10 April 2010

I got my love of film from one of my very odd great-uncles, a lovely man who always regretted the switch to talkies in the 30s.  “They just stood around all the time,” he said, contrasting them with the great action and adventure of the silent era.  Thus, it was a terrible thing during World War II when the only job he could get was in a factory, destroying reels of silent films to extract the silver nitrate for use in the war effort. 

Film scholars guess-stimate that 83% of films from the silent era have been lost forever — and it wasn’t just during the war that old silents were destroyed.  Many companies saw film as so transient that it could be jettisoned after it had left the theaters.  At one point, companies like Paramount and Universal dumped archives of films into the Pacific or blew up old reels for special effects on their sets.  Some of the flammable stock simply exploded on its own; or the celluloid has degraded so much that it’s hard to see what’s going on in the original scene.

That’s what makes Bill Morrison’s “Decasia: A Symphony in Decay” (2002) all the more eloquent.  He took reels of partially-degraded silent film stock and reproduced it in slow motion, tying together loosely-related scenes and backing it with a sometimes-dissonant score.  A boxer appears on one half of the image, throwing punches at what now seems to be an evolving extraterrestrial blob.  Scenes at an amusement park show a monstrous chaos that belches out the cars on a roller coaster.  Whirling dervishes twirl with their eyes closed and, to enhance our understanding of their religious transcendence, the men flash back and forth from positive to negative.  It’s utterly transfixing.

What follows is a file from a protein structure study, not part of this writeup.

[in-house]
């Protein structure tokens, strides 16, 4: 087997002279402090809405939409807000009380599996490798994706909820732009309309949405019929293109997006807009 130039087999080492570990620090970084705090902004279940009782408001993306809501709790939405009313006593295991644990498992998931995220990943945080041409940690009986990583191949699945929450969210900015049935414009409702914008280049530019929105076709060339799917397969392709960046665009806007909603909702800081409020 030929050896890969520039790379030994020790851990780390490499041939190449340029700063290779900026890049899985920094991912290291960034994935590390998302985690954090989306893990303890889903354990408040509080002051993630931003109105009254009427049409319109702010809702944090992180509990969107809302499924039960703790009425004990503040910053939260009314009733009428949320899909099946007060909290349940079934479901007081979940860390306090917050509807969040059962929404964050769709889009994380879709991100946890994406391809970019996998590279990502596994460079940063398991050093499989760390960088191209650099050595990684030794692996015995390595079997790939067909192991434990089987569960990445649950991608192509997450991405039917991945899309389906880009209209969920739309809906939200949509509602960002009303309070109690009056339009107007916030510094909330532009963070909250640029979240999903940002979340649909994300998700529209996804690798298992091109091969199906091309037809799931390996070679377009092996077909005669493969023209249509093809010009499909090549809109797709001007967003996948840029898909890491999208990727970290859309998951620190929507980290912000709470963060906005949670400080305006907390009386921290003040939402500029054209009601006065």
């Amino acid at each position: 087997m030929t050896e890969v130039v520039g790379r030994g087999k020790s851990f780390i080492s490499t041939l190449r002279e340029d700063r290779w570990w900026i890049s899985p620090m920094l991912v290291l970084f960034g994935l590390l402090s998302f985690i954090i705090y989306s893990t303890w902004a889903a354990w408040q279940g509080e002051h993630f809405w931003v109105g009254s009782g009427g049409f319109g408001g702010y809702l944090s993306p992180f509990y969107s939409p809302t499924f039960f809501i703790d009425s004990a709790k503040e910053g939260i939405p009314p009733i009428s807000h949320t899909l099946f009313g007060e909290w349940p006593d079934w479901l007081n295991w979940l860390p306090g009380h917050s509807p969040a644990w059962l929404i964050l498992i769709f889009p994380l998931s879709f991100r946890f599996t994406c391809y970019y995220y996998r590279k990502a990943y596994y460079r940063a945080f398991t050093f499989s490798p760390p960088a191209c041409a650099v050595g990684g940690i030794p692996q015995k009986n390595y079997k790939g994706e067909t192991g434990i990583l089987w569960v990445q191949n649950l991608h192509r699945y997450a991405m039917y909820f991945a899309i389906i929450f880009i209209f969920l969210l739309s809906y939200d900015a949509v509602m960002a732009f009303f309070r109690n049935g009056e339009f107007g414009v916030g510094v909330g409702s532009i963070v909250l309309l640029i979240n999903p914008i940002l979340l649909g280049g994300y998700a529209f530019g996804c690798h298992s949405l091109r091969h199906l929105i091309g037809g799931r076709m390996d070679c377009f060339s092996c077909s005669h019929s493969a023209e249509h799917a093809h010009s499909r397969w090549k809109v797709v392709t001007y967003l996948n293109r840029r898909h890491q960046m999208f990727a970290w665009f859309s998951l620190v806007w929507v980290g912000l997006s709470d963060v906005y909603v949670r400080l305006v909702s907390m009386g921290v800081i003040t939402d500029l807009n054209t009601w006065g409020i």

This is so worth watching.  You start out trying to see through the decay to the story onscreen; eventually you start watching the decay itself.  It tells us something larger than a story about film and loss: you can’t help but imagine new narratives emerging from it.  Take a look at a clip, at least.